The Risk of Presarcopenia Is Increased among Female Patients with Primary Sjögren’s Syndrome


Colak S., Tekgoz E., Hayme S., Sonaeren I., Cinar M., Yilmaz S.

Journal of Clinical Rheumatology, vol.28, no.1, 2022 (SCI-Expanded) identifier identifier

  • Publication Type: Article / Article
  • Volume: 28 Issue: 1
  • Publication Date: 2022
  • Doi Number: 10.1097/rhu.0000000000001669
  • Journal Name: Journal of Clinical Rheumatology
  • Journal Indexes: Science Citation Index Expanded (SCI-EXPANDED), Scopus, CINAHL, EMBASE, MEDLINE
  • Keywords: Disease activity, Inflammation, Primary Sjögren’s syndrome, Sarcopenia
  • Erzincan Binali Yildirim University Affiliated: Yes

Abstract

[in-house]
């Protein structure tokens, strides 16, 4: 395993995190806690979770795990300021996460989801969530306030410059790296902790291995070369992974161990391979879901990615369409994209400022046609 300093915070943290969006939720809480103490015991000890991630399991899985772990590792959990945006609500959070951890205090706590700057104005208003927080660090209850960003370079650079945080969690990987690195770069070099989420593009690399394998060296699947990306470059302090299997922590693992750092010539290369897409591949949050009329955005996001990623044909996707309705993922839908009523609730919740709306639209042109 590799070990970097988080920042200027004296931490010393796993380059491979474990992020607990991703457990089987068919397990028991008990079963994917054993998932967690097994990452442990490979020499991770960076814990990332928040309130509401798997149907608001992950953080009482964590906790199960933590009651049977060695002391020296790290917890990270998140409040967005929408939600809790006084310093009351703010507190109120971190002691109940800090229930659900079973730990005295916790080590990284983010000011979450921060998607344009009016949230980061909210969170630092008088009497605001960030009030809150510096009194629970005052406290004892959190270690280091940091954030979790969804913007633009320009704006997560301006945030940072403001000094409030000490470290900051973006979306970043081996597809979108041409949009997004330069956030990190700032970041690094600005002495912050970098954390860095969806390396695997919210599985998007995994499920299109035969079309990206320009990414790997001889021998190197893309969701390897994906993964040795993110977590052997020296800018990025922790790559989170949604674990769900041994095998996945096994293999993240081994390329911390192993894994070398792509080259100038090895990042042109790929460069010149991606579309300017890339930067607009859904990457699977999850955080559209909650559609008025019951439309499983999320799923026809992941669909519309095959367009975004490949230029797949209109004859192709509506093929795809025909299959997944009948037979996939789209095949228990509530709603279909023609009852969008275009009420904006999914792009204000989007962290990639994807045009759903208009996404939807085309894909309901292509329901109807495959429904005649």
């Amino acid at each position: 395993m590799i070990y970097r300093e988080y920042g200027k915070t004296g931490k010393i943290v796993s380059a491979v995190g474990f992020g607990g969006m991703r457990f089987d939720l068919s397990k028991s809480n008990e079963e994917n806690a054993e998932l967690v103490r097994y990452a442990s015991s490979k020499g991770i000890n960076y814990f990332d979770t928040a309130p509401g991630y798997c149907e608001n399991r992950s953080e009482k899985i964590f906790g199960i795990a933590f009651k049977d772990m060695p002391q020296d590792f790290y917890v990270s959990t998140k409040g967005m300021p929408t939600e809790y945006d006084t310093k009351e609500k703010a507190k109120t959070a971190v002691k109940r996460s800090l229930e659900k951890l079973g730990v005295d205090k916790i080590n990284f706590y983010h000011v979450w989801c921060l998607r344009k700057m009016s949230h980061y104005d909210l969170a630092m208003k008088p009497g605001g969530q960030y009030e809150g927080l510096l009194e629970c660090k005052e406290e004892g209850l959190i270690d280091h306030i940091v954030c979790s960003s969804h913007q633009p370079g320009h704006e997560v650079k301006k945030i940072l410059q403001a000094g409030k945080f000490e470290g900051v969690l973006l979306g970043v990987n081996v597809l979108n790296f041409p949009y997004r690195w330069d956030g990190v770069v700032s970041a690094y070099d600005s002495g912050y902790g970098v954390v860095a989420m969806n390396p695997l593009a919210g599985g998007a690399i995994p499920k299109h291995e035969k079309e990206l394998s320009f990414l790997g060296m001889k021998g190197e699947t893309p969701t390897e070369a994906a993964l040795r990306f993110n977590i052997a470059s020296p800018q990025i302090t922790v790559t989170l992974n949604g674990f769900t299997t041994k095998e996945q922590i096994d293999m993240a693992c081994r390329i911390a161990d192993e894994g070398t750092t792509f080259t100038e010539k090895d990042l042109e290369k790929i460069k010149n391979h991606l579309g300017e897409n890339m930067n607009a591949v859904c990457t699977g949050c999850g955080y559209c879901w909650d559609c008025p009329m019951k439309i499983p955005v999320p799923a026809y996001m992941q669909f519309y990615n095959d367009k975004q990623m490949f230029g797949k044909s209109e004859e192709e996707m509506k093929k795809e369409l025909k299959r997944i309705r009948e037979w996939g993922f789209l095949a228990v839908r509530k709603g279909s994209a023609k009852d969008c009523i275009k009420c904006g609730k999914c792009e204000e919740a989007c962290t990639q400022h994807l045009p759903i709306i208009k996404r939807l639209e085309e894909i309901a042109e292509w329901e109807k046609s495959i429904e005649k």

Copyright © 2020 Wolters Kluwer Health, Inc. All rights reserved.Objectives: Sarcopenia is a progressive and generalized loss of muscle mass and function. The aim of this study was to evaluate the frequency of sarcopenia among patients with primary Sjögren’s syndrome (SS) and the factors related with sarcopenia. Methods: Forty-four female patients with primary SS and 44 female control subjects were included in this cross-sectional study between February and August 2019. Sarcopenia was evaluated by the handgrip test, Skeletal Muscle Mass Index, and gait speed test. Results: Eleven patients (25.0%) had presarcopenia in the SS group and 2 (4.5%) in the control group (p = 0.007). Compared with control subjects, SS patients had lower results of hand grip and gait speed tests (p = 0.005 and p < 0.001, respectively). According to the Mini Nutritional Assessment Short Form, patients with presarcopenia had higher risk of malnutrition compared with patients without sarcopenia (p = 0.043). Patients with presarcopenia had higher scores in the European League Against Rheumatism Sjögren’s Syndrome Patient-Reported Index pain domain and patient visual analog scale for global disease activity compared with patients without sarcopenia (p = 0.044 and p = 0.036, respectively). In multivariate regression analysis, European League Against Rheumatism Sjögren’s Syndrome Patient-Reported Index pain was associated with hand grip strength (p = 0.016, R2 = 0.13) and Mini Nutritional Assessment Short Form was associated with Skeletal Muscle Mass Index (p = 0.005). Conclusions: Risk of sarcopenia is increased in patients with SS. Pain and malnutrition may contribute to presarcopenia. Evaluating pain and patient's global disease activity may help physicians to determine patients with increased risk of sarcopenia. Controlling disease activity and pain and preventing malnutrition may reduce the risk of development of sarcopenia.